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Collins v. Dan Cummins Chevrolet-Buick, Inc.

United States District Court, E.D. Kentucky, Central Division, Lexington

July 29, 2015



DANNY C. REEVES, District Judge.

Defendant Dan Cummins Chevrolet-Buick, Inc. ("DCCB") has moved for summary judgment on Plaintiff Pamela Collins' claims for interference and retaliation in violation of the Family Medical Leave Act ("FMLA"), 29 U.S.C. ยง 2615. [Record No. 20] The defendant contends that there are no genuine issues of material fact and that it is entitled to judgment as a matter of law. The defendant has also filed a supplemental motion for summary judgment, arguing that the plaintiff failed to present evidence of damages necessary to prevail on her claims. [Record No. 33] For the reasons discussed below, the Court will deny both motions.


This case arises out of the plaintiff's termination with DCCB in April 2014. Collins began working at DCCB in 2009 as a receptionist. At the time of her termination, Collins was working as an inventory coordinator, which included the responsibilities involving preowned inventory and customer rebate paperwork. [Record No. 20-2, pp. 5, 13, 47-49]

Collins's job duties were time sensitive. DCCB had ten days to arbitrate any deficiencies with pre-owned vehicles bought at auction. Failure to file a claim within the relevant period would result in DCCB being required to keep the vehicle virtually "as is." [Record No. 20-3, pp. 10-11] Additionally, customer rebate paperwork was required to be filed with General Motors within a certain time or funds would be withheld from the dealership. [Record No. 20-2, pp. 5-7] As of April 9, 2014, Collins had not completed these responsibilities. [ Id. ] She asserts that being tardy in completing this work was a daily stressor.

On April 9, 2014, after speaking with DCCB employees Jessica Coleman and Susan Crawford, processing customer rebates was removed from Collins's assigned duties. [ Id., p. 7] The following morning, Jim Koehler, another employee of DCCB, met with Collins. Koehler informed her that Dusty Cummins ("Cummins"), one of DCCB's owners, wanted Collins to review inventory spreadsheets with him. [Record No. 20-2, pp. 9-10] Collins claims that this cause her to become even more upset because she had previously examined the spreadsheets with Cummins and felt that people did not trust her to do her work. [ Id. ] At that time, Collins left the dealership stating, "I can't take this anymore; I'm useless to anybody; I don't know why I'm living." [ Id., p. 11] DCCB employees Hannah Gross and Christy Gordon apparently responded by advising Collins that she had many reasons to live. However, these reassurances were to no avail. [ Id. ]

Collins sped away from the dealership while allegedly contemplating suicide. [ Id., pp. 18-19] However, she decided to seek help at the Bluegrass Medical Center with her primary care physician. Collins saw Kristie Wheeler, a physician's assistant and cousin, who contacted The Ridge Behavioral Health System ("The Ridge") in Lexington, Kentucky. [ Id., pp. 8, 19-20] Collins' mother (Jeanette Falconer) and sister (Vickie Leggett) drove Collins to The Ridge. When Collins left the Bluegrass Medical Center, Wheeler allegedly told her that either she or a member of her staff would contact DCCB to advise the company that Collins was being hospitalized. [ Id., pp. 53-54] Wheeler attempted to contact Cummins at DCCB by telephone but was placed on hold. As a result, Wheeler did not speak with Cummins directly. [Record No. 27-5-B, at 52:15] Additionally, Sandy Gifford, a nurse employee by the Bluegrass Medical Center, called DCCB to speak with Cummins on three separate occasions but also was unsuccessful. Gifford claims to have left messages with a secretary but Cummins never returned her calls. [Record No. 27-5-B, 1:01:40, 1:03:30]

Collins received treatment at The Ridge beginning April 10, 2014. During the first forty-eight hours of her stay, she was not allowed any outside contact and was advised not to contact her "stressors, " even after the first two-day period.[1] [Record No. 27-1, p. 85] That same day, Cummins sent two separate text messages to Collins. The first message (sent shortly after Collins left the office) stated: "omgosh pam I hope u r OK." The second message (sent later that night) indicated: "Pam please let me know what's up. I'm worried about u." [Record No. 27-4] Later that night, Charles Kevin Collins ("Mr. Collins"), the plaintiff's husband, called Cummins at his home and told him that the plaintiff was hospitalized. Mr. Collins informed Cummins that further details were unavailable at the time because he had been unable to speak with his wife due to her hospitalization. [Record No. 27-3, p. 1]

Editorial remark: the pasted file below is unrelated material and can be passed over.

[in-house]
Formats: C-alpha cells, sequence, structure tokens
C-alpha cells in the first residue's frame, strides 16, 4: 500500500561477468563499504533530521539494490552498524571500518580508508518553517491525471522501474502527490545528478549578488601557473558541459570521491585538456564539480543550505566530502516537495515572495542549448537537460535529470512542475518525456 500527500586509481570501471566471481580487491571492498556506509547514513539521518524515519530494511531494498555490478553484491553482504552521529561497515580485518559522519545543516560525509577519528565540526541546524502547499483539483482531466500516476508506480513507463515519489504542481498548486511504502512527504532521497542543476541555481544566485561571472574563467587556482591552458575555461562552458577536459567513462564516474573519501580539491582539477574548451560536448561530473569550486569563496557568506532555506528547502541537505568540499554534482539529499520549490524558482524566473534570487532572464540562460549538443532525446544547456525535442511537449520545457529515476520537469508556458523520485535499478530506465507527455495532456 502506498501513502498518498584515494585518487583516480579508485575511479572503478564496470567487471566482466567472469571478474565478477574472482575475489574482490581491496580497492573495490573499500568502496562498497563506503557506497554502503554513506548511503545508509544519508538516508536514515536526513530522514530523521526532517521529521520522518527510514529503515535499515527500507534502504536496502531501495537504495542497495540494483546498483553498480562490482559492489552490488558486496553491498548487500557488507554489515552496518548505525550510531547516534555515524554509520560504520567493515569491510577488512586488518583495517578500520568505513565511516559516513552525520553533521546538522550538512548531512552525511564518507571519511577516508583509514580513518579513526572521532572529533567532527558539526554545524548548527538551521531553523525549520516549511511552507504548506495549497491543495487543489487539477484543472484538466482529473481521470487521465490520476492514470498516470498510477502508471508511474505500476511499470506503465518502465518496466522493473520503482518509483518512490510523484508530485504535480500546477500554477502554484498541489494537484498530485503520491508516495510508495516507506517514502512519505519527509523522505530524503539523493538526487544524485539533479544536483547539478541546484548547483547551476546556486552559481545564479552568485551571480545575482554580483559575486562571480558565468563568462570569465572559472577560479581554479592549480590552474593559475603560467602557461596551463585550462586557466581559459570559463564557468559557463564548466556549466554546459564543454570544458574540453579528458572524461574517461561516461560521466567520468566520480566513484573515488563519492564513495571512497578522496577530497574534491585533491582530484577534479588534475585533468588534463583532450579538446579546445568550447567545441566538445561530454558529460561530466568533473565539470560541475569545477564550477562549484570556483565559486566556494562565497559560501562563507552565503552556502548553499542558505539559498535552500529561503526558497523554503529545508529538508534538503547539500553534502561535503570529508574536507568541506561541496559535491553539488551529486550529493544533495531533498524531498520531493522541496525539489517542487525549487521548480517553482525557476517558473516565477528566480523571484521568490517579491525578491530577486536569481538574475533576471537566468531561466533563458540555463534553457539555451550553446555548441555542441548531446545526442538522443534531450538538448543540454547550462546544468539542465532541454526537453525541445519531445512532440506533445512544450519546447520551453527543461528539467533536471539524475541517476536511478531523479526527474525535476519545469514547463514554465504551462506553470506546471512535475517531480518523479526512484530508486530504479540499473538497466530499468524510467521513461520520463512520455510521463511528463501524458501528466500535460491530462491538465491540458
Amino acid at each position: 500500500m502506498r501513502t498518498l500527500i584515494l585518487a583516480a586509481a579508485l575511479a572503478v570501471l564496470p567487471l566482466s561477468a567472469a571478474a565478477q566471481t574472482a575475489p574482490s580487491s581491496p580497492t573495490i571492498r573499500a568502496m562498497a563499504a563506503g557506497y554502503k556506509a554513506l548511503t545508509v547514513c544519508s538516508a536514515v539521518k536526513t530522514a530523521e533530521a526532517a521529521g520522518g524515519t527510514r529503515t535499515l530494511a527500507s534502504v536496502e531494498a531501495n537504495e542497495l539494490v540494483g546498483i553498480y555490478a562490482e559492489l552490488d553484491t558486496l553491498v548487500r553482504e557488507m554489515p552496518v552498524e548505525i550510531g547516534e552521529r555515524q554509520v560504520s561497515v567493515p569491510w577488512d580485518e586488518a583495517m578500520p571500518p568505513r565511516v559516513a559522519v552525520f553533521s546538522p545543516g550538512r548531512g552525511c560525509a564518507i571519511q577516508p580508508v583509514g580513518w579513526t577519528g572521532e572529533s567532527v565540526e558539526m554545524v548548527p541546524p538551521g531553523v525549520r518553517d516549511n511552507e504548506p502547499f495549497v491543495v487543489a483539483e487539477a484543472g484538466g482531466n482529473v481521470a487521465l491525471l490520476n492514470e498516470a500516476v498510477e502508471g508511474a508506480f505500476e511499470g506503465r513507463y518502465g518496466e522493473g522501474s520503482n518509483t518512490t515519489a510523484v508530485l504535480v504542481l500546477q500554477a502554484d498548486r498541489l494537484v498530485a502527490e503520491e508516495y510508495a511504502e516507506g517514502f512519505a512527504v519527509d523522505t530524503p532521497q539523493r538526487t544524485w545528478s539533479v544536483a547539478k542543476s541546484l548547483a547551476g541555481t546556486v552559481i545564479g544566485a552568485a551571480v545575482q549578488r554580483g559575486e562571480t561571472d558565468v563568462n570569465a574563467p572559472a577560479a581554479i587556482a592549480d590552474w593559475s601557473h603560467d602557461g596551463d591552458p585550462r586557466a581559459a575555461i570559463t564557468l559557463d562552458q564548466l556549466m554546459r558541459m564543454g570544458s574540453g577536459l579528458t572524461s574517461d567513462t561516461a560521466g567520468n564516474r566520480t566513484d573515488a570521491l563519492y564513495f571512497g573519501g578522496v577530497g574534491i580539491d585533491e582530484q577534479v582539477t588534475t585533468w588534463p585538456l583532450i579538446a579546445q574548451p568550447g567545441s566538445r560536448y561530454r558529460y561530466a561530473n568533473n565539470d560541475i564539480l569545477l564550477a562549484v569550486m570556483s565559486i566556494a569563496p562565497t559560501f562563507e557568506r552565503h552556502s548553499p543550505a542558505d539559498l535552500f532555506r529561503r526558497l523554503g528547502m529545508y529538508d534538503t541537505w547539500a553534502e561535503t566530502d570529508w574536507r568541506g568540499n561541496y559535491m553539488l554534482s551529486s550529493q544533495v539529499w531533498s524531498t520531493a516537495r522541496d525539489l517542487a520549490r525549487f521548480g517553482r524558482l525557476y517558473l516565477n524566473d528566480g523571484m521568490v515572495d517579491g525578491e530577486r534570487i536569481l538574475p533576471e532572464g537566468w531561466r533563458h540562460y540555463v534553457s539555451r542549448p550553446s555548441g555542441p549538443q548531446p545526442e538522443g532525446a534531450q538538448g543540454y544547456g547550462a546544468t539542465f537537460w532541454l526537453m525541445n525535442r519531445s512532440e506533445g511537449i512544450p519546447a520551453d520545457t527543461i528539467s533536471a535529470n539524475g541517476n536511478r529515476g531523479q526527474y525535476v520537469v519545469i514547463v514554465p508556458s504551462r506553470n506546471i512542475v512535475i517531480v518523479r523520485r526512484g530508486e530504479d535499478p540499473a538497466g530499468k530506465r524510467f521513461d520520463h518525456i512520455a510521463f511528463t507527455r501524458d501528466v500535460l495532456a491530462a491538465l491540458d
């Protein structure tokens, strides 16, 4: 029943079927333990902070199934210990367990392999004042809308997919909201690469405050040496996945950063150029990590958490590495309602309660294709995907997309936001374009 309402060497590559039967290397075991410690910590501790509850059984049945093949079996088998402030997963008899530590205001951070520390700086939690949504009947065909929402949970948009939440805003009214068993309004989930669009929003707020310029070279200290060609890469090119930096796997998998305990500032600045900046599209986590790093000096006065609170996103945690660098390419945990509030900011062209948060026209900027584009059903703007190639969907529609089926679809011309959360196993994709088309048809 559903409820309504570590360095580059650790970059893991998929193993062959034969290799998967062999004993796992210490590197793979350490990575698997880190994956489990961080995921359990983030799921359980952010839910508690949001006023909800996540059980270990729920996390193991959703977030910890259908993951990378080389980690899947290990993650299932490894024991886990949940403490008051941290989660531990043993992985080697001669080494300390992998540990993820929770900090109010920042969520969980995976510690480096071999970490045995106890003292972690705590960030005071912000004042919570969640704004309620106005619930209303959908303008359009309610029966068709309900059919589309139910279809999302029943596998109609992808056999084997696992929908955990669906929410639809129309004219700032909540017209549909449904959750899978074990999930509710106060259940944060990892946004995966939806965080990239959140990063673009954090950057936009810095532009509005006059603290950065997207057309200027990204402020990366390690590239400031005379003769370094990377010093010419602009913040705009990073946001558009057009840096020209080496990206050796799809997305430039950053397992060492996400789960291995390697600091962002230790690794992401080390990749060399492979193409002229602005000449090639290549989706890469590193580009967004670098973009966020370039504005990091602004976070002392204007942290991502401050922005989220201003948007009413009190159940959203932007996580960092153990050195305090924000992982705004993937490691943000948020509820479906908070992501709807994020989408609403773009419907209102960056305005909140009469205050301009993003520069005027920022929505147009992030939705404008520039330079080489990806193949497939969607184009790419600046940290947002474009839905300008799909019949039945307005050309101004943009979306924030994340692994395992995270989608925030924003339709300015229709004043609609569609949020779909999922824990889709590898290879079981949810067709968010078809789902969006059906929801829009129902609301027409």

The following day (April 11, 2014), Mr. Collins again called Cummins and left a voicemail message explaining that the plaintiff was still hospitalized. [Record No. 27-3, pp. 1-2] Cummins did not return this phone call. [ Id. ] On April 12, 2014, Vickie Leggett responded to Cummins' text messages from the plaintiff's phone stating: "Hey this is Vickie, Pam's sister I have her phone so she has not received any of your messages but if you wanna call me feel free I know you probably wanna know what's going on. My number is [XXX-XXXX]." [Record No. 27-4] On April 14, 2014, Jessica Coleman spoke with Leggett in response to the text messages. During this call, Leggett informed Coleman that the plaintiff "was in the hospital" and "really, really sick." [Record No. 27-5-B, 31:25] However, she did not state explain the nature of Collins' medical condition. Leggett further advised Coleman that Collins could not speak with the plaintiff and was not to contact Mr. Collins. [Record No. 20-3, pp. 6-7]

The plaintiff was released from The Ridge on April 15, 2014, and advised that she could return to work on April 21, 2014. The accompanying note stated: "Pamela Collins was in treatment at The Ridge Behavioral Health from 4/10/14 until 4/15/14. Please allow [her] to return to work... on 4/21/14." [Record No. 27-2] Mr. Collins delivered the note to DCCB on April 16, 2014, where he met with Cummins, Jessica Coleman, and DCCB's Human Resources Manager. [Record No. 27-3, p. 2] The next day, Coleman called Collins and left a message for Collins to return the call. Collins returned the call later that day but was unable to reach Coleman. [Record No. 20-2, pp. 26-27] On April 18, 2014, Collins again called Coleman. During that conversation, Collins told Coleman she would be back to work on April 21, 2014. However, Coleman advised the plaintiff that, consistent with the employee handbook, her position was abandoned as of April 14, 2014, and that she no longer had a job with DCCB. [ Id. ] In a July 30, 2014, Kentucky Unemployment Insurance Commission Administrative Hearing, Dusty Cummins testified under oath that the decision to consider Collins' job abandoned did not occur until April 16, 2014, after Mr. Collins delivered the note from The Ridge. [Record No. 27-5-A, 52:51-52:42]